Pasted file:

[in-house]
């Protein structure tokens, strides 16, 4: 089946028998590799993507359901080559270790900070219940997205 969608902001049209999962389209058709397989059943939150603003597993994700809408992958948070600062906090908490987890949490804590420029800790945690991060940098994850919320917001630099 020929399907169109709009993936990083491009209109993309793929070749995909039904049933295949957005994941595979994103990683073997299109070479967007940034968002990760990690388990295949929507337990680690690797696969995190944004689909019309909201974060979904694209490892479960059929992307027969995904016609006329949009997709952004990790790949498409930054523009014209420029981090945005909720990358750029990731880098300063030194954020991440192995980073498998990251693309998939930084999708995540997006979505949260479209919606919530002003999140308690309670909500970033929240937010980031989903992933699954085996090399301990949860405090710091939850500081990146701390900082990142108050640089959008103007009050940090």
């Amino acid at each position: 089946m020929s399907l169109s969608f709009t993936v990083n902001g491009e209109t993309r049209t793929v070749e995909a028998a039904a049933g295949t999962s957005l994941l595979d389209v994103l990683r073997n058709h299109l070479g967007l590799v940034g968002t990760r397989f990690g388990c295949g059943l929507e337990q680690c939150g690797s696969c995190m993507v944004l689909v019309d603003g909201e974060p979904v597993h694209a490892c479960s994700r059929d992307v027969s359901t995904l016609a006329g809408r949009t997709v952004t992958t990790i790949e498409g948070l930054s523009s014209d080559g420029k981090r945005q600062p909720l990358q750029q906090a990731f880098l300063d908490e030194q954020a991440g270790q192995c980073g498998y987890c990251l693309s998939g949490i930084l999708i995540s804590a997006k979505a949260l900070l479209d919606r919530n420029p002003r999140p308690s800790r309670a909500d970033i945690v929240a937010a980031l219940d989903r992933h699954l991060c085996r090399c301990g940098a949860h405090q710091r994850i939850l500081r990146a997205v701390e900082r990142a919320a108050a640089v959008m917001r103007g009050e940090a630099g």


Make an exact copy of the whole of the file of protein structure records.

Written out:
[in-house]
């Protein structure tokens, strides 16, 4: 089946028998590799993507359901080559270790900070219940997205 969608902001049209999962389209058709397989059943939150603003597993994700809408992958948070600062906090908490987890949490804590420029800790945690991060940098994850919320917001630099 020929399907169109709009993936990083491009209109993309793929070749995909039904049933295949957005994941595979994103990683073997299109070479967007940034968002990760990690388990295949929507337990680690690797696969995190944004689909019309909201974060979904694209490892479960059929992307027969995904016609006329949009997709952004990790790949498409930054523009014209420029981090945005909720990358750029990731880098300063030194954020991440192995980073498998990251693309998939930084999708995540997006979505949260479209919606919530002003999140308690309670909500970033929240937010980031989903992933699954085996090399301990949860405090710091939850500081990146701390900082990142108050640089959008103007009050940090």
């Amino acid at each position: 089946m020929s399907l169109s969608f709009t993936v990083n902001g491009e209109t993309r049209t793929v070749e995909a028998a039904a049933g295949t999962s957005l994941l595979d389209v994103l990683r073997n058709h299109l070479g967007l590799v940034g968002t990760r397989f990690g388990c295949g059943l929507e337990q680690c939150g690797s696969c995190m993507v944004l689909v019309d603003g909201e974060p979904v597993h694209a490892c479960s994700r059929d992307v027969s359901t995904l016609a006329g809408r949009t997709v952004t992958t990790i790949e498409g948070l930054s523009s014209d080559g420029k981090r945005q600062p909720l990358q750029q906090a990731f880098l300063d908490e030194q954020a991440g270790q192995c980073g498998y987890c990251l693309s998939g949490i930084l999708i995540s804590a997006k979505a949260l900070l479209d919606r919530n420029p002003r999140p308690s800790r309670a909500d970033i945690v929240a937010a980031l219940d989903r992933h699954l991060c085996r090399c301990g940098a949860h405090q710091r994850i939850l500081r990146a997205v701390e900082r990142a919320a108050a640089v959008m917001r103007g009050e940090a630099g």